BY DENNIS HEALY
CONGRATS! We made it through 2021 — and what a year it was (insert deep breath here)! But as we dive into 2022, employees are not out of the woods yet. Many still face challenges – chief among them, ongoing financial hardship. Prices have increased at record rates for everything from groceries and housing to energy costs and vital healthcare services.
The bottom line is throughout the events of the past year, a substantial share of households across the U.S. have not been adequately protected from financial problems. Let’s take a closer look at some of the causes of these money woes — and how you can provide employers with competitive, cost-effective voluntary benefits programs that help their employees better navigate these matters heading into the new year.
Employees and employers alike dealt a triple whammy
As a nation, we can’t seem to catch a break on getting ahead. First, just when it seemed that companies could return to work in some fashion, the COVID-19 Delta variant swept in to disrupt those plans. Then, the alarming “Great Resignation” phenomenon, where a reported 4.4 million employees left their jobs last September, dramatically altered workplace demographics. To top things off, an inflation-induced financial hangover is expected to linger into the second half of this year, weighing on employees’ minds as they struggle to pay the bills while remaining focused on their jobs.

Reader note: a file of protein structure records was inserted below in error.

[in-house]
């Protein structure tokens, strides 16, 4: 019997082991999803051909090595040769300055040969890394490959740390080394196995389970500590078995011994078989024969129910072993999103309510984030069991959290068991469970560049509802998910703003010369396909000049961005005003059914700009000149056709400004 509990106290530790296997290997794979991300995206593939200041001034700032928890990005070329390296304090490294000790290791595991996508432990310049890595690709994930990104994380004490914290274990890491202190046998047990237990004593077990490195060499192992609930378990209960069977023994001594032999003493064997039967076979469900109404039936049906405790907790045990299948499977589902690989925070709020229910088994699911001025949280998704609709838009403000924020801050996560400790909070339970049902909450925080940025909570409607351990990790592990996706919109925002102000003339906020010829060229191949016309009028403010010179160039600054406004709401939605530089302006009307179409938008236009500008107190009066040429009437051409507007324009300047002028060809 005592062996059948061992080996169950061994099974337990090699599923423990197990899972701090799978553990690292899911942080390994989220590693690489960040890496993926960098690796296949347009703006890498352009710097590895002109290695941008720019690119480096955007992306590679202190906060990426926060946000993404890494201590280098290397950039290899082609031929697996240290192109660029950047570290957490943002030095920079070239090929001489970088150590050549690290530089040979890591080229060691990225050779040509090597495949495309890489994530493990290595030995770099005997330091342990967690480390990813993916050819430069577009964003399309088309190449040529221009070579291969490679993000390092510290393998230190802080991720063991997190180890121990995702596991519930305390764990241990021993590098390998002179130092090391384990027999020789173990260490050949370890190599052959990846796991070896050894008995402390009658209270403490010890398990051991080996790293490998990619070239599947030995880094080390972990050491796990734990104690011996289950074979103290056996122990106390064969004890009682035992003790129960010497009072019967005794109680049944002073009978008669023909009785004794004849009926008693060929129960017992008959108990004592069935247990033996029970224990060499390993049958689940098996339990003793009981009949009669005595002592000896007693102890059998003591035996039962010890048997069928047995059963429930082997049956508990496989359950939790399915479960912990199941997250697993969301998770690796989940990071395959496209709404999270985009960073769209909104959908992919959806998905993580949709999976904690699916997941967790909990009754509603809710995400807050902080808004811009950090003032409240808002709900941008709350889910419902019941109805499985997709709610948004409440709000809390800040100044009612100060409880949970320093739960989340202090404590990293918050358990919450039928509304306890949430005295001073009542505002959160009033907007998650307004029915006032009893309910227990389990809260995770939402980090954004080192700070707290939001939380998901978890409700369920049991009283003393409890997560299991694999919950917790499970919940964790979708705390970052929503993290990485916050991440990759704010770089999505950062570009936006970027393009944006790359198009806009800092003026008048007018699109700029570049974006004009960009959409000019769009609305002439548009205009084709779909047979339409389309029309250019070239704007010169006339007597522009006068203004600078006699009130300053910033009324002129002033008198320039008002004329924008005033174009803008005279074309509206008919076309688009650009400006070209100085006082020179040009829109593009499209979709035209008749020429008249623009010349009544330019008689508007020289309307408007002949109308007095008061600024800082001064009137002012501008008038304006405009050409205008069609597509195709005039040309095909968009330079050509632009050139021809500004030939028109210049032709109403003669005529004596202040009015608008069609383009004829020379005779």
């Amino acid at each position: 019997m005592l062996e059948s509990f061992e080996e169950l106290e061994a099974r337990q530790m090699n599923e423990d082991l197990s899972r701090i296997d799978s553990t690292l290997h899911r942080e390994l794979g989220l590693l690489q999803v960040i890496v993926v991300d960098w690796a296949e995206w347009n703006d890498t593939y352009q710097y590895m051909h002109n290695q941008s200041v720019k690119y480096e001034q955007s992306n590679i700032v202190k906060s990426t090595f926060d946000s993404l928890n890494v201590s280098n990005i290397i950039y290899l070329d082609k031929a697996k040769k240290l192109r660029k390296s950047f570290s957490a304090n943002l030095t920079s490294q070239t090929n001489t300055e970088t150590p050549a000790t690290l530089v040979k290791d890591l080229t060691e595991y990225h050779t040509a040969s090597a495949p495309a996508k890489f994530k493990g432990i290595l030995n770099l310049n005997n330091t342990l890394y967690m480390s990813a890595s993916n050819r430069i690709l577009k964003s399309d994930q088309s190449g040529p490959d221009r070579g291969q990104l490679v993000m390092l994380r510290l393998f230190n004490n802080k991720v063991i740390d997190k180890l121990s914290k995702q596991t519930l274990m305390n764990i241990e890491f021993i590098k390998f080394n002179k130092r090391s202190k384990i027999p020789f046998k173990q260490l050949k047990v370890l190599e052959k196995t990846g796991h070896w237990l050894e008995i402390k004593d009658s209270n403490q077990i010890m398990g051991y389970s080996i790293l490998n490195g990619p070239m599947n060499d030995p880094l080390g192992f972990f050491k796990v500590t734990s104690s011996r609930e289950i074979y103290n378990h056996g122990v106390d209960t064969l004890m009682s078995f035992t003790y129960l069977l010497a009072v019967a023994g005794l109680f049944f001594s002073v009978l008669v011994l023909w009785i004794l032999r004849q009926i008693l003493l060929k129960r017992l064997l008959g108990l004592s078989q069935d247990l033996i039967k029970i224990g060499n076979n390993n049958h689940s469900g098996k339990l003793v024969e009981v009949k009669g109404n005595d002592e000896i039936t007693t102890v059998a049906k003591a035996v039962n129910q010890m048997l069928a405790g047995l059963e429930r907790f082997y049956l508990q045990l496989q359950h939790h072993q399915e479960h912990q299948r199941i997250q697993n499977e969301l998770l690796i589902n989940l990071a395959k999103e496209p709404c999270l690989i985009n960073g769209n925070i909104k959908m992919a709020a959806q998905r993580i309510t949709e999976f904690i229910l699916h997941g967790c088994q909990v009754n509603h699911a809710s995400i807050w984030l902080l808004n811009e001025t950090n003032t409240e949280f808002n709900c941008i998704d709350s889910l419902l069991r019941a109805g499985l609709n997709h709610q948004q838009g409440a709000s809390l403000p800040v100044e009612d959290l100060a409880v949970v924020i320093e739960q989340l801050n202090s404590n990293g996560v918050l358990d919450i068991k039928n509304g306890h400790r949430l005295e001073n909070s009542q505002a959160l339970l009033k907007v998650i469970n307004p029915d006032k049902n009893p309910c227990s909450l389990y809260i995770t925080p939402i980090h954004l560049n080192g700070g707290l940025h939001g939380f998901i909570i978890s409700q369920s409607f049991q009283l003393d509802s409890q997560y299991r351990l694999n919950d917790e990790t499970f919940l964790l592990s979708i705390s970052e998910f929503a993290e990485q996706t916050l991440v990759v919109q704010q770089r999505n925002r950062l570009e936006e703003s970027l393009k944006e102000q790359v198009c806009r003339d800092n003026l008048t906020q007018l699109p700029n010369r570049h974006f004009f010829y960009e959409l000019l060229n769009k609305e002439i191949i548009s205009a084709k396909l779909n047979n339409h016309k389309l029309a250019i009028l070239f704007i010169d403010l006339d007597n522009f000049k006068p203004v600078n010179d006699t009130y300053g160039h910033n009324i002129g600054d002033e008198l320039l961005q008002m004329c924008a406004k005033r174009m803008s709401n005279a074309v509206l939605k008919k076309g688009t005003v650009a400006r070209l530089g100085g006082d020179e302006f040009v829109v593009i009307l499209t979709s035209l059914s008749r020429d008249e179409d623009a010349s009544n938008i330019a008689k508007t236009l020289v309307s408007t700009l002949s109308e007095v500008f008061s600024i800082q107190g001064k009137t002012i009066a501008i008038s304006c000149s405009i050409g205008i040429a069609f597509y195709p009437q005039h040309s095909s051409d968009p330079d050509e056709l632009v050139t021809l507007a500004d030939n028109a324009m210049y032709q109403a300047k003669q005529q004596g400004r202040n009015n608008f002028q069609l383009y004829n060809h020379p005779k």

The impact of inflation
To learn more about the impact of inflation on employees’ lives and finances, I touched base with Cynthia Campbell, Chief Experience Officer at BALANCE. BALANCE is an ARAG® partner and organization based in Concord, California, that provides comprehensive financial counseling and education services.
While the economy has struggled to re-emerge from the shadows of the pandemic, Campbell notes that many Americans are using their credit limit as their safety net. “As those limits reached their maximum, the payments were growing larger and becoming harder to pay because of reduced household incomes.” She adds, “For those who have found employment again, they are able to pay the current month’s bills; however, because they were off work and/or sick, they fell behind on some things. Trying to find the ‘extra’ to make up on the past due amounts is challenging.”
Campbell’s advice for clients facing these types of financial challenges? She outlines three key areas of focus to help improve your financial wellness, especially in times of inflation:
The bottom line is throughout the events of the past year,
a substantial share of households across the U.S. have not been adequately protected from financial problems.
Start by building up your savings
While most Americans (75%) did report they saved either the same amount or more in 2021 than they did in 2020, today’s workers safety net is still being stretched thin. For example, only 39% of Americans have reported being able to afford a $1,000 emergency expense. During an inflated market, try to “pause” consumption. For example, if you can wait to update the living room furniture until next year, maybe you will not need to pay the 11.2% inflated price on furniture this year.
- Work to improve your credit score. Did it take a hit during the pandemic? Did the balances creep up? Did you get in the habit of only paying the minimum? As you are getting back on your feet, be sure to pay more than the minimum balance – on time – and avoid taking on any additional debt.
- Scrutinize your household budget — as it is right now, not as it was before the pandemic, nor how you hope it will be in the future. That’s another great step to getting back on track.
The struggle is real: retaining and recruiting employees